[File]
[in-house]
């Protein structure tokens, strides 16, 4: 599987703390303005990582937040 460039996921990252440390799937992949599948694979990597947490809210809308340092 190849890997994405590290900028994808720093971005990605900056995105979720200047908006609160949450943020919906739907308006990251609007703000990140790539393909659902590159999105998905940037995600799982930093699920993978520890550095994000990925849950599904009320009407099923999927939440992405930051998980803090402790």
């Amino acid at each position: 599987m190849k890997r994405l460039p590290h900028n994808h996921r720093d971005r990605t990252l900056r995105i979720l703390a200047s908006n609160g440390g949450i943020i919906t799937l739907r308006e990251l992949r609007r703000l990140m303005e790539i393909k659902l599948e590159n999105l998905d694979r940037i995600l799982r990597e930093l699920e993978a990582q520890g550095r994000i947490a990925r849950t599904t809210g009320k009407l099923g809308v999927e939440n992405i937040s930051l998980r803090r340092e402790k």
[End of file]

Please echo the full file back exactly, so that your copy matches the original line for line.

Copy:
[in-house]
């Protein structure tokens, strides 16, 4: 599987703390303005990582937040 460039996921990252440390799937992949599948694979990597947490809210809308340092 190849890997994405590290900028994808720093971005990605900056995105979720200047908006609160949450943020919906739907308006990251609007703000990140790539393909659902590159999105998905940037995600799982930093699920993978520890550095994000990925849950599904009320009407099923999927939440992405930051998980803090402790």
């Amino acid at each position: 599987m190849k890997r994405l460039p590290h900028n994808h996921r720093d971005r990605t990252l900056r995105i979720l703390a200047s908006n609160g440390g949450i943020i919906t799937l739907r308006e990251l992949r609007r703000l990140m303005e790539i393909k659902l599948e590159n999105l998905d694979r940037i995600l799982r990597e930093l699920e993978a990582q520890g550095r994000i947490a990925r849950t599904t809210g009320k009407l099923g809308v999927e939440n992405i937040s930051l998980r803090r340092e402790k």